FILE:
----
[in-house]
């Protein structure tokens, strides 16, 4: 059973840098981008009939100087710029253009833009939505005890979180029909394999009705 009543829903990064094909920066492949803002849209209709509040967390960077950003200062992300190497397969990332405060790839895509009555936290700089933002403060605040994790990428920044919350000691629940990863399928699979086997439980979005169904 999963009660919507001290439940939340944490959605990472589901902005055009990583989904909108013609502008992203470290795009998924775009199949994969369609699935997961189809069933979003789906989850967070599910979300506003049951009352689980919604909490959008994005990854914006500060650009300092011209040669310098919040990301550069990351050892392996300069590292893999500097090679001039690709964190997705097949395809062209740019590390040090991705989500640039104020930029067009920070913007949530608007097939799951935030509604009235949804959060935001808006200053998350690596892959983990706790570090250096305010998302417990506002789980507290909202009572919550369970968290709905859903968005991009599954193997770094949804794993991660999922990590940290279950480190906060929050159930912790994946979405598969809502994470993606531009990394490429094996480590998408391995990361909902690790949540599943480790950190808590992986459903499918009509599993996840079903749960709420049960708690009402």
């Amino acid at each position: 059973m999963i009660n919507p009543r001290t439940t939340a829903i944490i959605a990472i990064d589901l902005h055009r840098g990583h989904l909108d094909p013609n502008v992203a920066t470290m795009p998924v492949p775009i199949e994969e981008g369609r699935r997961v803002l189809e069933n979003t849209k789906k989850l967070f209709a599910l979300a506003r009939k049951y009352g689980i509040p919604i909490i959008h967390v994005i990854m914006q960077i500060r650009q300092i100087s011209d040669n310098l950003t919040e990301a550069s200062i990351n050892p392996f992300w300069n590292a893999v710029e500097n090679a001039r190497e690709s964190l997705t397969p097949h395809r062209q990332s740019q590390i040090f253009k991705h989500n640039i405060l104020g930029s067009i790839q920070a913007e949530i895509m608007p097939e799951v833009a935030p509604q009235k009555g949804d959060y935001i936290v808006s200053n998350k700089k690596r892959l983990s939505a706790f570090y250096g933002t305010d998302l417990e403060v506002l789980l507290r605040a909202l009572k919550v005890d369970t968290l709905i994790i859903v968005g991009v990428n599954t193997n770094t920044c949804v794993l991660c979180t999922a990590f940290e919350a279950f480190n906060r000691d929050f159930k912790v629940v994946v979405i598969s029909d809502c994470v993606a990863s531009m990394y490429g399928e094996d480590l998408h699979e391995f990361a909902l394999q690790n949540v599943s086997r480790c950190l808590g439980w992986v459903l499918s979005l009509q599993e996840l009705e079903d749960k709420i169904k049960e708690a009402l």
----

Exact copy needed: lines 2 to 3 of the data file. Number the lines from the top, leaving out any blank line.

């Protein structure tokens, strides 16, 4: 059973840098981008009939100087710029253009833009939505005890979180029909394999009705 009543829903990064094909920066492949803002849209209709509040967390960077950003200062992300190497397969990332405060790839895509009555936290700089933002403060605040994790990428920044919350000691629940990863399928699979086997439980979005169904 999963009660919507001290439940939340944490959605990472589901902005055009990583989904909108013609502008992203470290795009998924775009199949994969369609699935997961189809069933979003789906989850967070599910979300506003049951009352689980919604909490959008994005990854914006500060650009300092011209040669310098919040990301550069990351050892392996300069590292893999500097090679001039690709964190997705097949395809062209740019590390040090991705989500640039104020930029067009920070913007949530608007097939799951935030509604009235949804959060935001808006200053998350690596892959983990706790570090250096305010998302417990506002789980507290909202009572919550369970968290709905859903968005991009599954193997770094949804794993991660999922990590940290279950480190906060929050159930912790994946979405598969809502994470993606531009990394490429094996480590998408391995990361909902690790949540599943480790950190808590992986459903499918009509599993996840079903749960709420049960708690009402």
């Amino acid at each position: 059973m999963i009660n919507p009543r001290t439940t939340a829903i944490i959605a990472i990064d589901l902005h055009r840098g990583h989904l909108d094909p013609n502008v992203a920066t470290m795009p998924v492949p775009i199949e994969e981008g369609r699935r997961v803002l189809e069933n979003t849209k789906k989850l967070f209709a599910l979300a506003r009939k049951y009352g689980i509040p919604i909490i959008h967390v994005i990854m914006q960077i500060r650009q300092i100087s011209d040669n310098l950003t919040e990301a550069s200062i990351n050892p392996f992300w300069n590292a893999v710029e500097n090679a001039r190497e690709s964190l997705t397969p097949h395809r062209q990332s740019q590390i040090f253009k991705h989500n640039i405060l104020g930029s067009i790839q920070a913007e949530i895509m608007p097939e799951v833009a935030p509604q009235k009555g949804d959060y935001i936290v808006s200053n998350k700089k690596r892959l983990s939505a706790f570090y250096g933002t305010d998302l417990e403060v506002l789980l507290r605040a909202l009572k919550v005890d369970t968290l709905i994790i859903v968005g991009v990428n599954t193997n770094t920044c949804v794993l991660c979180t999922a990590f940290e919350a279950f480190n906060r000691d929050f159930k912790v629940v994946v979405i598969s029909d809502c994470v993606a990863s531009m990394y490429g399928e094996d480590l998408h699979e391995f990361a909902l394999q690790n949540v599943s086997r480790c950190l808590g439980w992986v459903l499918s979005l009509q599993e996840l009705e079903d749960k709420i169904k049960e708690a009402l």